A charity organization in the U.K. is training dogs to recognize odors that may indicate whether their owner's health is at risk.

Medical detection dogs are trained to identify any scent that could be associated with their owner's certain medical disorder. One of the charity's many success stories includes Alena Hughes and her Labrador Maisie.

The 6-year-old from Doncaster, Yorkshire was diagnosed with Type-1 diabetes when she was only three. Maisie had already been the Hughes' family pet so with the help of the organization the canine was trained to detect the rising and falling of Alena's blood pressure through odors her body gives off.

If her blood pressure levels are too high, Maisie can smell it in Alena's breath. If they are too low the dog can smell it through her owner's skin. If Maisie detects a scent she will get her owner's attention and if Alena is unresponsive Maisie will find her owner's mother.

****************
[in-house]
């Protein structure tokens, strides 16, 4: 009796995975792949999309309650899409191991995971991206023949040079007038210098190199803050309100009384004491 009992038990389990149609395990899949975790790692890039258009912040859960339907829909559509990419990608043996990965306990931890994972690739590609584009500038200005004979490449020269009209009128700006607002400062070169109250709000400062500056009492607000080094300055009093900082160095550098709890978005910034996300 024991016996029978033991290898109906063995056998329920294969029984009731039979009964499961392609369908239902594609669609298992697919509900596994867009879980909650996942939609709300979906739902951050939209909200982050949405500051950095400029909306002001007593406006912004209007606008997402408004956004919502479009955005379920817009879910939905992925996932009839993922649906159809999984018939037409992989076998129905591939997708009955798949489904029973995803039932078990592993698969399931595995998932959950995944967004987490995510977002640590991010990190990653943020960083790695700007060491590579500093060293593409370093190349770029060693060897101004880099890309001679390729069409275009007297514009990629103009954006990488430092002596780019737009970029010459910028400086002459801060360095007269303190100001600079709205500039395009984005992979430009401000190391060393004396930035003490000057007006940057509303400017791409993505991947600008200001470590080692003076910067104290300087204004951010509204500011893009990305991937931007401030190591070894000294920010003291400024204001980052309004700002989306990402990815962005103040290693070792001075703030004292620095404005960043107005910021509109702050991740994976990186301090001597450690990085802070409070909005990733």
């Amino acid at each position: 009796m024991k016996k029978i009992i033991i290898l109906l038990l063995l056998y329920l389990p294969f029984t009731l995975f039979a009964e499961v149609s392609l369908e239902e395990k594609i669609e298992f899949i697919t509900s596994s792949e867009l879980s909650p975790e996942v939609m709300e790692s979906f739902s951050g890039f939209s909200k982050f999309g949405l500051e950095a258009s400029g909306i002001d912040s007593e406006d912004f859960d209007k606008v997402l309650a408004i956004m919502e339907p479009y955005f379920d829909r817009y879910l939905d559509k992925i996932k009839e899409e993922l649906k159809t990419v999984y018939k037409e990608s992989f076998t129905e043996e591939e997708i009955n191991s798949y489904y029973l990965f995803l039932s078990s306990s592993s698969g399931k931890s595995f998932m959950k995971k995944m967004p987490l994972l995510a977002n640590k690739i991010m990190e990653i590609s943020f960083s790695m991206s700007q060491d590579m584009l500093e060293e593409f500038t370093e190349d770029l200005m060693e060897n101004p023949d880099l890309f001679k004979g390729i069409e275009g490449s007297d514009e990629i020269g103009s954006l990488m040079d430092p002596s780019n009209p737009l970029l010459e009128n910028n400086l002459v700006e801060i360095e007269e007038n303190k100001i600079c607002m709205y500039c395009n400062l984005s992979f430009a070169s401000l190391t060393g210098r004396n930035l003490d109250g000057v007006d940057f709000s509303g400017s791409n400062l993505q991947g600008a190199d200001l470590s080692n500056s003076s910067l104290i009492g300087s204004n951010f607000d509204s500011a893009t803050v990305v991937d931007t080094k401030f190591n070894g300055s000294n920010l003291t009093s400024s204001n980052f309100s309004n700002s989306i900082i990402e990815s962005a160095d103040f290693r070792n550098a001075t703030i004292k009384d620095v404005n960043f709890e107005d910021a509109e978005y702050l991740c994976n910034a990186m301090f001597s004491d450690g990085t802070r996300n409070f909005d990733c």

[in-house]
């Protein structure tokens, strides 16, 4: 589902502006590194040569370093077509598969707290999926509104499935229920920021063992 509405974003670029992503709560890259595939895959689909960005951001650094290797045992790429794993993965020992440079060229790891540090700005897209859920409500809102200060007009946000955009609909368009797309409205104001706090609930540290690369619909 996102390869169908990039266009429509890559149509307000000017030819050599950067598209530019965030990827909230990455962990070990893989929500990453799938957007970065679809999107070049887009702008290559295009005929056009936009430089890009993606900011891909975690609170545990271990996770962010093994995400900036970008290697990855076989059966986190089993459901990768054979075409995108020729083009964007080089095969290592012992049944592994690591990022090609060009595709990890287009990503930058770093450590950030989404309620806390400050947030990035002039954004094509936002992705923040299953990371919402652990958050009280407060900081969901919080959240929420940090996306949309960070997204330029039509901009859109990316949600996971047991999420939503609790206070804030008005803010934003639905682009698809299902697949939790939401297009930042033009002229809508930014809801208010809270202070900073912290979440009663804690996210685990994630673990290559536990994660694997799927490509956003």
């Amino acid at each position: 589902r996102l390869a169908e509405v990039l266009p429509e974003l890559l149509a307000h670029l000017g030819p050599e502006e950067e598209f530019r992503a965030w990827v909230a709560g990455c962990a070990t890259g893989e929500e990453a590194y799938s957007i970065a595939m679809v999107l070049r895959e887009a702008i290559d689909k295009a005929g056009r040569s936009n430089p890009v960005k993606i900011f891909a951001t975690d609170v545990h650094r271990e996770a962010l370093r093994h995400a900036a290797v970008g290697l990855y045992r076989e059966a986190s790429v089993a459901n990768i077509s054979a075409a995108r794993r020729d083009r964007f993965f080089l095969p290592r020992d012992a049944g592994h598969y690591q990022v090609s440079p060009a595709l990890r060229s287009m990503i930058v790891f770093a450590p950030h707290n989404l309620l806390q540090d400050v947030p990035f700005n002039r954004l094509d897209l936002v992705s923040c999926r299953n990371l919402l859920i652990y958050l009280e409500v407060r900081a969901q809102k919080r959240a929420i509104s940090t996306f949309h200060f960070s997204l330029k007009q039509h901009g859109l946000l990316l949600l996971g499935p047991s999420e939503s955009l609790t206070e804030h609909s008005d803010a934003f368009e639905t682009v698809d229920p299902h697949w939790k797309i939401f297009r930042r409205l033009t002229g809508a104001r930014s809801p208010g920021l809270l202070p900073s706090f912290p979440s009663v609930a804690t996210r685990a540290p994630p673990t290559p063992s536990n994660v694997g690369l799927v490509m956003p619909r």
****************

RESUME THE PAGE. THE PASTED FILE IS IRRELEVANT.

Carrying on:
The charity also can train dogs to retrieve any medical equipment their owners may need in the event of an emergency such as EpiPens, glucose or blood testing kits.

The dogs they receive are usually donated by breeders, shelters or other charities and chosen for their own unique abilities. They go through an intense 18 month training period while they're placed in a foster home until training is complete.

Nobody better understands the importance of the service these dogs provide than Dr. Claire Guest, one of the researchers helping to develop this medical innovation.

While training her labrador, Daisy, in 2009, Guest noticed the usually tranquil dog began to act restless and refused to leave her owner alone. Dr. Guest noticed her behavior matched what she had been training her to do in the event of an emergency.

When the erratic behavior persisted Guest took the safety precaution of having herself tested for anything out of the ordinary. She was diagnosed with breast cancer early enough to have it treated and make a full recovery.